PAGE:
The early Lateglacial re-colonization of Britain: new radiocarbon evidence from Gough's Cave, southwest England
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Gough's Cave is still Britain's most significant Later Upper Palaeolithic site. New ultrafiltered radiocarbon determinations on bone change our understanding of its occupation, by demonstrating that this lasted for only a very short span of time, at the beginning of the Lateglacial Interstadial (Greenland Interstadial 1 (GI-1: Bølling and Allerød)). The application of Bayesian modelling to the radiocarbon dates from this, and other sites from the period in southwest England, suggests that re-colonization after the Last Glacial Maximum took place only after 14,700 cal BP, and is, therefore, more recent than that of the Paris Basin and the Belgian Ardennes. On their own, the radiocarbon determinations cannot tell us whether re-colonization was synchronous with, just prior to, or after, Lateglacial warming. Isotopic studies of humanly-modified mammalian tooth enamel may be one way forward.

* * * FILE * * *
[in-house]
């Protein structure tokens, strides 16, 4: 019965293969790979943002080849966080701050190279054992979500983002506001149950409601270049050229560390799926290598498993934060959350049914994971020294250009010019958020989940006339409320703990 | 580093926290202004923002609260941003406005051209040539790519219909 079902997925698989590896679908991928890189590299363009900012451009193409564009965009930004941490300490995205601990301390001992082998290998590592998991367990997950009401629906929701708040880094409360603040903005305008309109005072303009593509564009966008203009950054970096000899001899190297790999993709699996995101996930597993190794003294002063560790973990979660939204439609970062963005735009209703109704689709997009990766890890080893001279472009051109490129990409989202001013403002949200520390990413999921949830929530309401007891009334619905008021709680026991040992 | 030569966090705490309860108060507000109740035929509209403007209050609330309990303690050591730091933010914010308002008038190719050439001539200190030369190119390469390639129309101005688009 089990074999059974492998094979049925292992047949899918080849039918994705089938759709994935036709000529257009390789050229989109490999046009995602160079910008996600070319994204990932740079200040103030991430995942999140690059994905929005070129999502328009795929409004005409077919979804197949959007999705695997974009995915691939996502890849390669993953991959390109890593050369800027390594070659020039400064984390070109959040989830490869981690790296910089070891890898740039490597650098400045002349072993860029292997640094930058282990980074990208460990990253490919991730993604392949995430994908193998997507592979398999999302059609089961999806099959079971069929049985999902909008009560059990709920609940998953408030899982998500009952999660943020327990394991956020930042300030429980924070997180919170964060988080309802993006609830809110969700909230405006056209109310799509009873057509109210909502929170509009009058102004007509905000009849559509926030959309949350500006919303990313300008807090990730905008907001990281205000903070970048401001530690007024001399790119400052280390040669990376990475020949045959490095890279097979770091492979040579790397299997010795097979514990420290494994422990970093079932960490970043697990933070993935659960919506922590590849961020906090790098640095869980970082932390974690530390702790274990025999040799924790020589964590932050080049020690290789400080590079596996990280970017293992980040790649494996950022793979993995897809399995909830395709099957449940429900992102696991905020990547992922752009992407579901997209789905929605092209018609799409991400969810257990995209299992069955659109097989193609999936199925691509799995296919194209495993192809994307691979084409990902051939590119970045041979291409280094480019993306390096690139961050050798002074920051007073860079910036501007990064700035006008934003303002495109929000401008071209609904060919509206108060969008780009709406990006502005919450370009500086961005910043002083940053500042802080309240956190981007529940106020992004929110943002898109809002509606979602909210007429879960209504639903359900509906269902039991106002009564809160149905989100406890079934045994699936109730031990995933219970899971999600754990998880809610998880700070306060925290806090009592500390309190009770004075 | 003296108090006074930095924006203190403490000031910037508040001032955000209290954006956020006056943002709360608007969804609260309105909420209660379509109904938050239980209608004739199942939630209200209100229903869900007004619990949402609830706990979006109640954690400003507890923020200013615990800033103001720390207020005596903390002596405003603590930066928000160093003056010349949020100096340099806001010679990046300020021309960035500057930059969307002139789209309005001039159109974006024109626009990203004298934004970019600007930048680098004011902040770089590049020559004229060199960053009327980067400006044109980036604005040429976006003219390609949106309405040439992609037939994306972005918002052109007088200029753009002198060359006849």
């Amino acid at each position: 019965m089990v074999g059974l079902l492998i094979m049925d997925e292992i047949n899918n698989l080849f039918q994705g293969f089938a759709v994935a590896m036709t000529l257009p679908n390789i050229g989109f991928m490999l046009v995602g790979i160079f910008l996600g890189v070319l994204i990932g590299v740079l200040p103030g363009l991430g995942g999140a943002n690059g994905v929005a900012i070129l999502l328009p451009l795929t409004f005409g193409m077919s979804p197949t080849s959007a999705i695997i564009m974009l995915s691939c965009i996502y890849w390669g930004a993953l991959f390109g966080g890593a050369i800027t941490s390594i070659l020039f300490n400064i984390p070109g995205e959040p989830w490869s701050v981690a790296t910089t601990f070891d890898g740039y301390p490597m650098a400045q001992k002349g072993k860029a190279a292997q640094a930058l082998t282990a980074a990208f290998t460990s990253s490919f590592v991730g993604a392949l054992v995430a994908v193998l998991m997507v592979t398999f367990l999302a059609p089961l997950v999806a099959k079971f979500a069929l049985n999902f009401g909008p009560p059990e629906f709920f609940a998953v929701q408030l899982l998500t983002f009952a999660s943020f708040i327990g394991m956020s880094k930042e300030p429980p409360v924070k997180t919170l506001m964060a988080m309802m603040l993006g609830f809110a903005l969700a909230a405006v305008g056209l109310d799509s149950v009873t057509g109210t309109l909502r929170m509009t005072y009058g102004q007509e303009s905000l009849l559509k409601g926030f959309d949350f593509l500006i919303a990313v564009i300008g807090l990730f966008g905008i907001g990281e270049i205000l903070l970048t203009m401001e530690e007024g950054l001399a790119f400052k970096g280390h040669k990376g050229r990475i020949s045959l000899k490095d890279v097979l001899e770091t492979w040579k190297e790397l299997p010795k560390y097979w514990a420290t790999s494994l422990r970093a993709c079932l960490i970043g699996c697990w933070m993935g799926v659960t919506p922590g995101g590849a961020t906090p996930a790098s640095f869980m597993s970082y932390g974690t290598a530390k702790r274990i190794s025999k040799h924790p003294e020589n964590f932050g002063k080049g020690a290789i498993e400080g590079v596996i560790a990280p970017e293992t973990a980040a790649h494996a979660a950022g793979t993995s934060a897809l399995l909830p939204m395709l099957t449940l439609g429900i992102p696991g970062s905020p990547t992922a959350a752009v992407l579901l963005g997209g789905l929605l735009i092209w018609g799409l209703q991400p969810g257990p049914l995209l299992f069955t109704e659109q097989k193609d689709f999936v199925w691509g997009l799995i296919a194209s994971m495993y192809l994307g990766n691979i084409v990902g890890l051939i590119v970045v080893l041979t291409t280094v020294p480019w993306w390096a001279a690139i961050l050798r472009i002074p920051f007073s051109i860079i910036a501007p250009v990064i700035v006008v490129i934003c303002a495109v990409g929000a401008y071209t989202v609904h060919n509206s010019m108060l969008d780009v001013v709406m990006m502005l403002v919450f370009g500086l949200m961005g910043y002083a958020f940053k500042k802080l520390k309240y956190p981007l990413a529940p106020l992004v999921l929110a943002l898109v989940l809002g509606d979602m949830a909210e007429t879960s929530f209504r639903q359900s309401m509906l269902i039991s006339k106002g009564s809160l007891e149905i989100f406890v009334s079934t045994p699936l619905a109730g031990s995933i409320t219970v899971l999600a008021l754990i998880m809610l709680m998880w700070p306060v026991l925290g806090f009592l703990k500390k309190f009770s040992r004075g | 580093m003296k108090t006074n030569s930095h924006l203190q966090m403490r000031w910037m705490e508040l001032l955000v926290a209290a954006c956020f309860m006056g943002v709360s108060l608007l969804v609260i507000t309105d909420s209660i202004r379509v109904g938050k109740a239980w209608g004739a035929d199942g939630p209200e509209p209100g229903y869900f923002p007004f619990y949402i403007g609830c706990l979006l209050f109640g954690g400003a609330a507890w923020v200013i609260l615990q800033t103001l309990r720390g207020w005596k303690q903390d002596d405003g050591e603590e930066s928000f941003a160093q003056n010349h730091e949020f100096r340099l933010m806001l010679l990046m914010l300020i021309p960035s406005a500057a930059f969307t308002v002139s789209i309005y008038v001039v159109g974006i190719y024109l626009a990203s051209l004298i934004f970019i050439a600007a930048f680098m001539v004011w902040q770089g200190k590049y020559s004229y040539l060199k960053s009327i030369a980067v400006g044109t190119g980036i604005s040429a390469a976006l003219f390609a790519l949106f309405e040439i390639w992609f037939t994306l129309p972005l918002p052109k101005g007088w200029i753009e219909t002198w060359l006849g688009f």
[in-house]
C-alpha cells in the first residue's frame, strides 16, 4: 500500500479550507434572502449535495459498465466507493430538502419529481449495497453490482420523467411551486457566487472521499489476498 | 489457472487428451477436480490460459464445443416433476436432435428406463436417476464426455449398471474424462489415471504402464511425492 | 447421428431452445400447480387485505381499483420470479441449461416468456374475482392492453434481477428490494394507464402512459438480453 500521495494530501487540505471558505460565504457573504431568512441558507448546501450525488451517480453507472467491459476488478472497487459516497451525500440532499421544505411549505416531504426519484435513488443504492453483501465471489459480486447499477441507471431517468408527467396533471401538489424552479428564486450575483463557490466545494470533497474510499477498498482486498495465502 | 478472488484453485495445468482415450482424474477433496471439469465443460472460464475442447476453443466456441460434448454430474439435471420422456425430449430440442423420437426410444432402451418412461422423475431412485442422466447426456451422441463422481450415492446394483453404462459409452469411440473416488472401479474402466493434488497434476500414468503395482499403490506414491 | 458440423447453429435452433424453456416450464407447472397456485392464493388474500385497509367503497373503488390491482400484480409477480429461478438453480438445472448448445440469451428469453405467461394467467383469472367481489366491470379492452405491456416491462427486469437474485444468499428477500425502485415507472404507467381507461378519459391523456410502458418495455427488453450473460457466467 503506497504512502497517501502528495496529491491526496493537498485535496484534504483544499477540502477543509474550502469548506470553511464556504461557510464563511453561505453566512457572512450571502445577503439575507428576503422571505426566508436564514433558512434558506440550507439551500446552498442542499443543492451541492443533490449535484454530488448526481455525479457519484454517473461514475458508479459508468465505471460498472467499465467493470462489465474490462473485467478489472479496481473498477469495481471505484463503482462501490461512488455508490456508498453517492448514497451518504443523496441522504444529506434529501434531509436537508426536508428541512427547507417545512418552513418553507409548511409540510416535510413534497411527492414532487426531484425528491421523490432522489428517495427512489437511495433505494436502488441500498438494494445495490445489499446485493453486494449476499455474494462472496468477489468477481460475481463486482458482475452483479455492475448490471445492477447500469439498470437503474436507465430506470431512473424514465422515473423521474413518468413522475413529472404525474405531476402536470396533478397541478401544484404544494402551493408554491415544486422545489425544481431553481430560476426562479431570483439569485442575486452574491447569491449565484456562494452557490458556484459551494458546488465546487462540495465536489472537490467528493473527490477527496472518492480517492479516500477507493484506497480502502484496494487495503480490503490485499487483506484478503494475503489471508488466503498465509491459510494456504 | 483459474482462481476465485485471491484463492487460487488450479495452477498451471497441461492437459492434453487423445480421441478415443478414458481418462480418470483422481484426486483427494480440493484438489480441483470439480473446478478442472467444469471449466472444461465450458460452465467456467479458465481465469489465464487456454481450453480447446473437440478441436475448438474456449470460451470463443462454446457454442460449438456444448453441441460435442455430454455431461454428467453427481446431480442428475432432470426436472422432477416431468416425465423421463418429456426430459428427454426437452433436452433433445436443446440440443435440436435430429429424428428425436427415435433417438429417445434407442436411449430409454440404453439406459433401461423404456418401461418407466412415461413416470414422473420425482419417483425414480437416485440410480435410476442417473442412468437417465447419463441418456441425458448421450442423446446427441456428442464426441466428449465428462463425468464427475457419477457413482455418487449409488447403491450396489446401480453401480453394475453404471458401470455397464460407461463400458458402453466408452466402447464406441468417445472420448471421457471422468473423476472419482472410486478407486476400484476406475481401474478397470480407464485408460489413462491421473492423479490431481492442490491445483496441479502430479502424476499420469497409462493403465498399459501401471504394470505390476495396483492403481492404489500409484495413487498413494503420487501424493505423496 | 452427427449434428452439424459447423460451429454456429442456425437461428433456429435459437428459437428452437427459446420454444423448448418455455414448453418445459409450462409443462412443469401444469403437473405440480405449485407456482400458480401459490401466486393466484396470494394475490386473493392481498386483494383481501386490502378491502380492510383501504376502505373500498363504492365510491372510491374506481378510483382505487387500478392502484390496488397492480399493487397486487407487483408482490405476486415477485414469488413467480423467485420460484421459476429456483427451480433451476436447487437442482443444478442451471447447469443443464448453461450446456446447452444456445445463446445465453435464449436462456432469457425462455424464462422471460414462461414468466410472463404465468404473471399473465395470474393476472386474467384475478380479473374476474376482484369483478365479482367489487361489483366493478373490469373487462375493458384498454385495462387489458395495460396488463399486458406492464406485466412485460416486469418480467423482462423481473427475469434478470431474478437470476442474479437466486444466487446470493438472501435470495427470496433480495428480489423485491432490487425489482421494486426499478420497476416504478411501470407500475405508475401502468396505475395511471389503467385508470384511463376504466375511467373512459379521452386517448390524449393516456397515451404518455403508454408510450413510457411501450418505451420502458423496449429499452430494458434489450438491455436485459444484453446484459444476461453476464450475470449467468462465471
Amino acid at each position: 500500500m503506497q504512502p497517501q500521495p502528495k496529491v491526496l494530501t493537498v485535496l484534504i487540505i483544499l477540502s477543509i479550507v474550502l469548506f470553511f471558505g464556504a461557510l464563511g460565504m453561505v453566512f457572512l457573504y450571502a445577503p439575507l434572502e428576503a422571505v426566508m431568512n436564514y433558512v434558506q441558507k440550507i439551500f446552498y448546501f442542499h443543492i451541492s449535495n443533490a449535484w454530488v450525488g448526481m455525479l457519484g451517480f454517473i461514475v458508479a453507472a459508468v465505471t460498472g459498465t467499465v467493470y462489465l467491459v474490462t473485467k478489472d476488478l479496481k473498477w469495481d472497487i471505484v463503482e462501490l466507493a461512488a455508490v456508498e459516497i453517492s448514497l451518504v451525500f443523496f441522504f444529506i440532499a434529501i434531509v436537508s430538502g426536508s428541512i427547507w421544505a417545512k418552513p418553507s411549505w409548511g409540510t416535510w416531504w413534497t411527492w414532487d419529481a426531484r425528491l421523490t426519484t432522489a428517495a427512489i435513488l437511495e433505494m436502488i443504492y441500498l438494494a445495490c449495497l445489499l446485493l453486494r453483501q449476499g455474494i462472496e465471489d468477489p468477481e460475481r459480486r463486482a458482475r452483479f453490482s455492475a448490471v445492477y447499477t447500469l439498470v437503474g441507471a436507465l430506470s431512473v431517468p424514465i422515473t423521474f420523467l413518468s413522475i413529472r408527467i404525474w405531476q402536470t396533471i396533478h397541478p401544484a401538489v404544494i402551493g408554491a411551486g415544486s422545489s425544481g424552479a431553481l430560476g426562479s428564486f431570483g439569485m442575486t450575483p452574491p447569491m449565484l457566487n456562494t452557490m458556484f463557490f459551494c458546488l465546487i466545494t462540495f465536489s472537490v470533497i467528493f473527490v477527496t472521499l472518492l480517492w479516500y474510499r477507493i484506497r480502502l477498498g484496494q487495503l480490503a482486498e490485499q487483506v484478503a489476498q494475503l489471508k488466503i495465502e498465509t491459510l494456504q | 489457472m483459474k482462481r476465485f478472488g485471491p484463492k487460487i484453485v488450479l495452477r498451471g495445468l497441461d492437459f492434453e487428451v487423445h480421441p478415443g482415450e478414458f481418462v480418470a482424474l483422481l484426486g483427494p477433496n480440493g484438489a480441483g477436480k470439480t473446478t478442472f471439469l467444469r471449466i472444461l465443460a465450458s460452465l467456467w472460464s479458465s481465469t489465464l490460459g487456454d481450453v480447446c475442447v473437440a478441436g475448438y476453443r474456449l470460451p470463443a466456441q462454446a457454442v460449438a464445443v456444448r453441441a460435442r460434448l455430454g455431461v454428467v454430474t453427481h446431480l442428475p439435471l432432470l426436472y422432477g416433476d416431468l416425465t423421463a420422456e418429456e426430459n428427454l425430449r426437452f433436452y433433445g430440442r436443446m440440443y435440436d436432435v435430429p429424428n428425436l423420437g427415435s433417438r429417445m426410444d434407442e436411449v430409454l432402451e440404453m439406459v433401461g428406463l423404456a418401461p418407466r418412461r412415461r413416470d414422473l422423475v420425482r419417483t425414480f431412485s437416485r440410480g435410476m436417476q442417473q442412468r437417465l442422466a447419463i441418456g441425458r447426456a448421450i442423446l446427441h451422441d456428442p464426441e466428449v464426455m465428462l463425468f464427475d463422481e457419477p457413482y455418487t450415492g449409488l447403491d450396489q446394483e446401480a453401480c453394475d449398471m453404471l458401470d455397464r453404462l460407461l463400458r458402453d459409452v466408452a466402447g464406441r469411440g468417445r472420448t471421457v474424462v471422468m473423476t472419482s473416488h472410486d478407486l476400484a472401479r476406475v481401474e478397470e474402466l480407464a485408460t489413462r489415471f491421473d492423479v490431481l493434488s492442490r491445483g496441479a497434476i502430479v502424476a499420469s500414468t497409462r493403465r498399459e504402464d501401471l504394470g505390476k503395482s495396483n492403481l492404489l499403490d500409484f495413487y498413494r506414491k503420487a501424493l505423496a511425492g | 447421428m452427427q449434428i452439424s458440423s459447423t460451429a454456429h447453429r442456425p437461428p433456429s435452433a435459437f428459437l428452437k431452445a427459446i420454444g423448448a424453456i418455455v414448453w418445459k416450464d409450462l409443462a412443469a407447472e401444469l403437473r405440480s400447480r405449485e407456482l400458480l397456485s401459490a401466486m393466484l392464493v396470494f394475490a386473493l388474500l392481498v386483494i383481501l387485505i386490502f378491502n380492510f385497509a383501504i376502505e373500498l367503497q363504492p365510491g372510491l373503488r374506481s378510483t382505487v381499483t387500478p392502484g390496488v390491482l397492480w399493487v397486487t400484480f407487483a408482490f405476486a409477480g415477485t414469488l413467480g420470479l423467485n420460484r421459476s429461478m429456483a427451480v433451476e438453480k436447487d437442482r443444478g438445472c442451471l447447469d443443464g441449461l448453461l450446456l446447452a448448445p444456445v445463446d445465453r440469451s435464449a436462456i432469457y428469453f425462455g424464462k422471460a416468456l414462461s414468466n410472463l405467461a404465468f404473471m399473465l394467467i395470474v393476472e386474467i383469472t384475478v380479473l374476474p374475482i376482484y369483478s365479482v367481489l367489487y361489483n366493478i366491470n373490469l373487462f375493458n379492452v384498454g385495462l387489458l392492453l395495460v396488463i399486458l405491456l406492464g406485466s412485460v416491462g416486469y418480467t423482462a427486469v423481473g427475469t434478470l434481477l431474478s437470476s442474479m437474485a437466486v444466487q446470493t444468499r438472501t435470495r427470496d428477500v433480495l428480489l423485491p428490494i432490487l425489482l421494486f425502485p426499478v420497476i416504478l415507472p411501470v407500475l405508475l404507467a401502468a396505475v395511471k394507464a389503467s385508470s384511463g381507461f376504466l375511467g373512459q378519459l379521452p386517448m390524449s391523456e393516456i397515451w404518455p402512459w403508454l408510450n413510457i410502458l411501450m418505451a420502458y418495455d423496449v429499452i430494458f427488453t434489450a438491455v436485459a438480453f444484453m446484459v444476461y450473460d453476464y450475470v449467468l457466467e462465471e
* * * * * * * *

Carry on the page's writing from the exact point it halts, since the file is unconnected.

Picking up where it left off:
Quaternary Science Reviews, Vol. 28, no. 19-20 (2009-09-01).
Gough's Cave, Britain, Later Upper Palaeolithic
Gough's Cave, Britain; Later Upper Palaeolithic
Jacobi, R.M. and Higham, T.F.G., "The early Lateglacial re-colonization of Britain: new radiocarbon evidence from Gough's Cave, southwest England" (2009). KIP Articles. 1511.